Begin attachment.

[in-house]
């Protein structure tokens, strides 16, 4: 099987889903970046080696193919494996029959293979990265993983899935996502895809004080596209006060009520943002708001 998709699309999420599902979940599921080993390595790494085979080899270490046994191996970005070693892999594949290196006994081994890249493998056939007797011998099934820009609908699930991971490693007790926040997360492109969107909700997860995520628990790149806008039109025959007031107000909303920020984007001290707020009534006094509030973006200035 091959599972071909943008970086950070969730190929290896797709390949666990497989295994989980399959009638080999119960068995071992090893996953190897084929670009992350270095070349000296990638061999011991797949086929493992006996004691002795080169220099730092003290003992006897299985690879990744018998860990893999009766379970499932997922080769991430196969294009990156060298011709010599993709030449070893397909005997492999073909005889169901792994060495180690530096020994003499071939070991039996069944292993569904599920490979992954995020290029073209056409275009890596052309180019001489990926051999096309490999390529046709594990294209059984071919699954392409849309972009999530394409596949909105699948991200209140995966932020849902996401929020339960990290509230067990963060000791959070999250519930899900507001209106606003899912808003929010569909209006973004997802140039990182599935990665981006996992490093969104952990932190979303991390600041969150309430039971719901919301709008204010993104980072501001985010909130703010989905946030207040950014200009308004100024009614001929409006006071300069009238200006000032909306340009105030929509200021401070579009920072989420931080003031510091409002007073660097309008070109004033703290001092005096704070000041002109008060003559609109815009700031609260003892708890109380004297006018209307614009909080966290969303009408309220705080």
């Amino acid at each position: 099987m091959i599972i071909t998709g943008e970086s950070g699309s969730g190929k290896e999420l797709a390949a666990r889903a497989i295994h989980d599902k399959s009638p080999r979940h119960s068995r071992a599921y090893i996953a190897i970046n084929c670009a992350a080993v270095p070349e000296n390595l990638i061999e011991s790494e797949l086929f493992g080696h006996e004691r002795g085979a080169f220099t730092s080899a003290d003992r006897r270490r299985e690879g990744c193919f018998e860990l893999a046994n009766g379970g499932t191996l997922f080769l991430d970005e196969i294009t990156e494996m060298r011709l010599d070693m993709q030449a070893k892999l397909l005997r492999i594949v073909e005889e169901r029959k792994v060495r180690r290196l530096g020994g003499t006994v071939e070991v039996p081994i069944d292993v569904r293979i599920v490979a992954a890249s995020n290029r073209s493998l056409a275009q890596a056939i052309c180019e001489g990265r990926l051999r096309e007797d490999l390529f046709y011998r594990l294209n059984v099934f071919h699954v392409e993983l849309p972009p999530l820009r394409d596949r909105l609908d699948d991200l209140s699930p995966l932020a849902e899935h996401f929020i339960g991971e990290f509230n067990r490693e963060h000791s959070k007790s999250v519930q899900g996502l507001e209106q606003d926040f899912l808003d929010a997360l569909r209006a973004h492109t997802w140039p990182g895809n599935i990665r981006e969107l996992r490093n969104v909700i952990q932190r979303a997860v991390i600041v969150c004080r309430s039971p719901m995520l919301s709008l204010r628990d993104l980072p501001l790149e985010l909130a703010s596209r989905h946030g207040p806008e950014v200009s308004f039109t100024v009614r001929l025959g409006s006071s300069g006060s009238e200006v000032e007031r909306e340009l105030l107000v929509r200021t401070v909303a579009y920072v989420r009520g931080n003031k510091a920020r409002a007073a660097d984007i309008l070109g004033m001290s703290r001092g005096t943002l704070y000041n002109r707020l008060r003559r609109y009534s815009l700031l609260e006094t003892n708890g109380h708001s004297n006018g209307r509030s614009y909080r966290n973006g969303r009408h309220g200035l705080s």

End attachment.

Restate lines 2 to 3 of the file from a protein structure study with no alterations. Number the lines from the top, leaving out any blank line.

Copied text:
């Protein structure tokens, strides 16, 4: 099987889903970046080696193919494996029959293979990265993983899935996502895809004080596209006060009520943002708001 998709699309999420599902979940599921080993390595790494085979080899270490046994191996970005070693892999594949290196006994081994890249493998056939007797011998099934820009609908699930991971490693007790926040997360492109969107909700997860995520628990790149806008039109025959007031107000909303920020984007001290707020009534006094509030973006200035 091959599972071909943008970086950070969730190929290896797709390949666990497989295994989980399959009638080999119960068995071992090893996953190897084929670009992350270095070349000296990638061999011991797949086929493992006996004691002795080169220099730092003290003992006897299985690879990744018998860990893999009766379970499932997922080769991430196969294009990156060298011709010599993709030449070893397909005997492999073909005889169901792994060495180690530096020994003499071939070991039996069944292993569904599920490979992954995020290029073209056409275009890596052309180019001489990926051999096309490999390529046709594990294209059984071919699954392409849309972009999530394409596949909105699948991200209140995966932020849902996401929020339960990290509230067990963060000791959070999250519930899900507001209106606003899912808003929010569909209006973004997802140039990182599935990665981006996992490093969104952990932190979303991390600041969150309430039971719901919301709008204010993104980072501001985010909130703010989905946030207040950014200009308004100024009614001929409006006071300069009238200006000032909306340009105030929509200021401070579009920072989420931080003031510091409002007073660097309008070109004033703290001092005096704070000041002109008060003559609109815009700031609260003892708890109380004297006018209307614009909080966290969303009408309220705080």
């Amino acid at each position: 099987m091959i599972i071909t998709g943008e970086s950070g699309s969730g190929k290896e999420l797709a390949a666990r889903a497989i295994h989980d599902k399959s009638p080999r979940h119960s068995r071992a599921y090893i996953a190897i970046n084929c670009a992350a080993v270095p070349e000296n390595l990638i061999e011991s790494e797949l086929f493992g080696h006996e004691r002795g085979a080169f220099t730092s080899a003290d003992r006897r270490r299985e690879g990744c193919f018998e860990l893999a046994n009766g379970g499932t191996l997922f080769l991430d970005e196969i294009t990156e494996m060298r011709l010599d070693m993709q030449a070893k892999l397909l005997r492999i594949v073909e005889e169901r029959k792994v060495r180690r290196l530096g020994g003499t006994v071939e070991v039996p081994i069944d292993v569904r293979i599920v490979a992954a890249s995020n290029r073209s493998l056409a275009q890596a056939i052309c180019e001489g990265r990926l051999r096309e007797d490999l390529f046709y011998r594990l294209n059984v099934f071919h699954v392409e993983l849309p972009p999530l820009r394409d596949r909105l609908d699948d991200l209140s699930p995966l932020a849902e899935h996401f929020i339960g991971e990290f509230n067990r490693e963060h000791s959070k007790s999250v519930q899900g996502l507001e209106q606003d926040f899912l808003d929010a997360l569909r209006a973004h492109t997802w140039p990182g895809n599935i990665r981006e969107l996992r490093n969104v909700i952990q932190r979303a997860v991390i600041v969150c004080r309430s039971p719901m995520l919301s709008l204010r628990d993104l980072p501001l790149e985010l909130a703010s596209r989905h946030g207040p806008e950014v200009s308004f039109t100024v009614r001929l025959g409006s006071s300069g006060s009238e200006v000032e007031r909306e340009l105030l107000v929509r200021t401070v909303a579009y920072v989420r009520g931080n003031k510091a920020r409002a007073a660097d984007i309008l070109g004033m001290s703290r001092g005096t943002l704070y000041n002109r707020l008060r003559r609109y009534s815009l700031l609260e006094t003892n708890g109380h708001s004297n006018g209307r509030s614009y909080r966290n973006g969303r009408h309220g200035l705080s």